Child therapy program moves |

Child therapy program moves

YVMC's pediatric service's new home a small red house on Pine Grove Road

Ben James, 6, enjoys a ride on an indoor swing at the Pediatric Physical Therapy Center in Steamboat Springs with the help of therapist Beth Staunton on Friday. The Yampa Valley Medical Center recently moved its Pediatric Therapy Services program to a small house on Pine Grove Road.
Brian Ray

If you go

What: Open House for the Pediatric Therapy Services program and the Yampa Valley Autism Program

When: 11 a.m. to 1 p.m. and 4:30 to 6:30 p.m. Wednesday

Where: the "Little House" at 1920 Pine Grove Rd.

How to tell if your child could benefit from therapy


- absence of listening to speech and making cooing sounds by 3 months

- absence of babbling and attending to environmental sounds

- absence of words by 18 months

- absence of two-word phrases that have a message by 2 years

- undeveloped play skills

Elementary and older

- unclear speech

- word-finding problems

- stuttering

- poor understanding of concepts

- difficulty following directions

- difficulty naming, describing, relating events and retelling stories

- inappropriate pitch, volume, rate, resonance of voice for the child's age and gender

- poor school performance

- medical diagnosis known to impact development

Motor Concepts

- delays in gross, fine, visual or motor skills

- musculoskeletal problems such as torticollis or scoliosis

- frequent falls or tripping

- awkward movement patterns

- avoidance of playground equipment

- decreased coordination and balance

- difficulty with self-care

- sensory concerns

- poor body awareness

— Ben James didn’t want to leave therapy.

On Friday, he and occupational therapist Beth Staunton practiced identifying colors and sang a song while Ben was swinging back and forth.

“Whoa,” said Ben, while wearing the largest smile possible for a 6-year-old.

“Circles,” Ben told Staunton, who gently pushed the swing in a circular motion.

Ben’s mother, Holly James, looked on, encouraging her son before having to carry the reluctant child from his therapy session so he could go to kindergarten.

The Yampa Valley Medical Center moved its Pediatric Therapy Services program only one month ago, but the response from children such as Ben and parents such as Holly James has been positive.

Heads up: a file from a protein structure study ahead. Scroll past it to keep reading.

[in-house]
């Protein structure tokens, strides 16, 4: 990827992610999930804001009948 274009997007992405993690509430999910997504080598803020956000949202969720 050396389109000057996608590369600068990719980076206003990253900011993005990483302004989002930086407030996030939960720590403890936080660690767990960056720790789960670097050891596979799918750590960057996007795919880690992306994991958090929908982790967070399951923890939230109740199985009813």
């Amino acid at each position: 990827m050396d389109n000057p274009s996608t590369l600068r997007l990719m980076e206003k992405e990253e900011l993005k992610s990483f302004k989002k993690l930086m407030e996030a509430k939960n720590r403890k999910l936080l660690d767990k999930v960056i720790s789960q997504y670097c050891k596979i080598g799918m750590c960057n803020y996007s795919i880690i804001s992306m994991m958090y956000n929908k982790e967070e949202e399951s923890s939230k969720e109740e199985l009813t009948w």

The Pediatric Therapy Ser-vices program’s former home was in the SportsMed center at the hospital, so the distractions were countless and the pressure on children’s senses was at a maximum, James said.

In the small house at 1920 Pine Grove Road, no one but the children, their parents and the therapists are inside. Children associate the hospital with being sick or having shots, Staunton said, so any chance to pull children into therapy in a less intimidating setting such as the “Little House” is a beneficial one.

“They are coming here, and they don’t feel like they are doing therapy,” Staunton said. “They are having fun. We want this to be theirs.”

Ben was diagnosed with Fragile X Syndrome, the most common cause of inherited mental impairment, at 15 months.

Now 6, Ben works with therapists on developing sensory and motor skills as well as social skills. On Friday, before he jumped into the swing, Ben built a train track on the floor of the “Little House,” which forced him to piece together the track like a puzzle and match the notched edges together.

Fragile X Syndrome is the most common known cause of autism or “autistic-like” behaviors, and the Yampa Valley Autism Program has set up offices in the Pediatric Therapy Services house as well.

On Wednesday, the YVMC’s Pediatric Therapy Services program and the YVAP are hosting an open house from 11 a.m. to 1 p.m. and from 4:30 to 6:30 p.m.

The Pediatric Therapy Services already offers specialized winter and summer programs, but the therapists are hoping to expand their services now that they have a dedicated space for children.

Pediatric Therapy Services offers physical and occupational therapy as well as speech and language therapy.

“The next project is to have more group projects,” Staunton said.

The other therapists who work with children are Sally Hertzog and Diana Sperry. Cheri Trousil, owner of Humble Ranch, also works with the Pediatric Therapy Services department.

Staunton and Janna Marxuach, executive director of YVAP, said early intervention is most beneficial in providing the appropriate services for a child so that future needs could be limited or perhaps not necessary. The open house will be a chance for parents to ask questions.

The Pediatric Therapy Services offers $10 screenings by appointment for children to determine if special assistance is needed.

– To reach Melinda Mawdsley, call 871-4208

or e-mail

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